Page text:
The gender norms in South Africa were instilled in us informally from our birth
Now that we have come to the end of Women's Month, it is vital that we ask ourselves uncomfortable questions about violence against women in our country.
Statistician-general Risenga Maluleke has revealed that 62% of fathers are not in the lives of their children. What does this mean? It means that the majority of boys and girls are raised by single mothers, aunts, sisters and social mothers.
It means that it is women in the main who teach us what it is to be man and what it is to be woman.
Before you start throwing stones at me, if you think I am blaming the survivor or the victim, think about this.
"My boy I want you to be strong, I want you to be stoic, I don't want a sissy in my house, I don't want to see you crying nonstop as if you are not a real man." This is said to a two-year-old boy.
And to the girl child, the message from the mother is that speak like a lady, walk like a lady, be obedient, don't aspire for leadership, don't let any position get to your head, respect men and always remember that you are here to serve men because men are the heads of the family as instructed by God."
And, when you do the opposite, you are in fact disobeying the Creator, which means you are bringing bad luck to this family. Unsurprisingly, the mother says to her boy child: "You were born to lead ... you are divinely created in the image of God."
She goes on to say, "don't disappoint God by moving from your rightful place of leadership. If you fail to do so, God will judge you harshly."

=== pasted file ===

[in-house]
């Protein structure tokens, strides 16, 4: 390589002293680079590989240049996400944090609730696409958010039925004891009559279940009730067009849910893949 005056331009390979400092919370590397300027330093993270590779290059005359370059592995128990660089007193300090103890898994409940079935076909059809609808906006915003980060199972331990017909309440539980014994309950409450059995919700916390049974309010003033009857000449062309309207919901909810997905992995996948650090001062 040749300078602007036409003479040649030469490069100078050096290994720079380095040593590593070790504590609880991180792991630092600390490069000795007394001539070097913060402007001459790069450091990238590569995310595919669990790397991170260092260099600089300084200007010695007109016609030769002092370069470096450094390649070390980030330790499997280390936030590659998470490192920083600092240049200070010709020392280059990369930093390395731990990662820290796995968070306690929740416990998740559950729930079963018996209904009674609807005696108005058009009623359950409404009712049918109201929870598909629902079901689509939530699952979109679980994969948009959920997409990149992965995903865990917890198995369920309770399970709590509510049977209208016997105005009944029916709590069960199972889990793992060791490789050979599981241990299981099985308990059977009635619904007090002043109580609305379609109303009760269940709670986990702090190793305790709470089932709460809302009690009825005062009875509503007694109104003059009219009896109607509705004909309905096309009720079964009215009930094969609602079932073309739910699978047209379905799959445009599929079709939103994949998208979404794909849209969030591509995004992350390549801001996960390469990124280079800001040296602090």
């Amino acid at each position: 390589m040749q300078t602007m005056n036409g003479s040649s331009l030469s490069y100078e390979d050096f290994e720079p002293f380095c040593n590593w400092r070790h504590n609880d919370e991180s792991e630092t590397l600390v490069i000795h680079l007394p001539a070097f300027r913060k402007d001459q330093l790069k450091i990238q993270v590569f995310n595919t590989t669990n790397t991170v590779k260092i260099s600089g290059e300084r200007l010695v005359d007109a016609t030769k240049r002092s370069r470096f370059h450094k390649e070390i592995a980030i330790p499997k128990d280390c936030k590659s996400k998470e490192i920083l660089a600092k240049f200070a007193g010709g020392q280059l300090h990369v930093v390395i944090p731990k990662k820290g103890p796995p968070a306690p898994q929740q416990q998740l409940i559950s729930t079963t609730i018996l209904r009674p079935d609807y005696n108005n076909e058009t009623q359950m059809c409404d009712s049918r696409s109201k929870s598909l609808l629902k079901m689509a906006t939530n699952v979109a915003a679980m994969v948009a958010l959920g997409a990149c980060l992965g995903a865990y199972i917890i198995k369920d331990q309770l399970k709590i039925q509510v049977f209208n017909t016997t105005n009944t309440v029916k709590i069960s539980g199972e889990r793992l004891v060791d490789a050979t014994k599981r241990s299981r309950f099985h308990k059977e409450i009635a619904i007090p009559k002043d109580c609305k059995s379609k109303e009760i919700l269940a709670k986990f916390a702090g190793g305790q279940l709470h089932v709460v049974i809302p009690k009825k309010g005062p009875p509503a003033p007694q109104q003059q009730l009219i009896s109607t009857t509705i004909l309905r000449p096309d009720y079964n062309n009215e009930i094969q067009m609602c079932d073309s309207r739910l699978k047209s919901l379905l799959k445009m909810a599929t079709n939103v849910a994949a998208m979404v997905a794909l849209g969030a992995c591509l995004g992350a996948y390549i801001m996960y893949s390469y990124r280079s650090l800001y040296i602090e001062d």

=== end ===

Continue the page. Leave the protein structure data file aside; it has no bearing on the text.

So, the gender norms that we see in our country were instilled in us informally from birth - to both boys and girls. The sad reality is that it is in the main women who instil these toxic values, sometimes meaning well but more often than not unaware of the dire consequences of their actions.
So, when you go out into the world, these are reinforced by the schools we attend, the churches, the mosques and cultural institutions.
What is common about these institutions is their vehement support of what I call social scripting, which unfortunately leads to boys who are not able to deal with women leadership and women who are not able to stand up against all forms of abuse because both are expected to live by these sacrosanct teachings from their mothers.
If you do the opposite, you are dammed and you will be called all sorts of things. You will also be stigmatised and ostracised by being a "confused" women who does not obey cultural dictates, or you are a boy who refuses to take his rightful space of lording it over women.
It is our upbringing which has directly made us to be who we are as men today.
The rape that we see in our country, it's primarily because of how we were told that "no" is a "yes" and that there is no "no" to the girl's body because as a man that body belongs to me and I can do whatever I want with it.
That's the primary teaching from the home which invariably society embraces as a norm. I am convinced that if we are to stop violence against women, we would have to go back to the creators of these social scripting - and sadly they are women.
We know for a fact that men are not in the lives of their children, so all the important teachings which we always go back to in our hours of need comes from our mothers. By the way, the majority of mothers continue to do excellent work under difficult and trying circumstances of raising us alone, so my sympathy unreservedly go to them.
Having said that, it should not excuse their culpability in who we turn out to be. We rape, we kill and we steal because our frame of reference has always been that you must be stoic, you must be unemotional and you must man-up to who real men are.
A girl is always encouraged to stay in any abuse -be it in the workplace, in places of worship and at centres of learning because doing anything contrary would deeply disappoint the teachings that she was raised to believe in from her mother.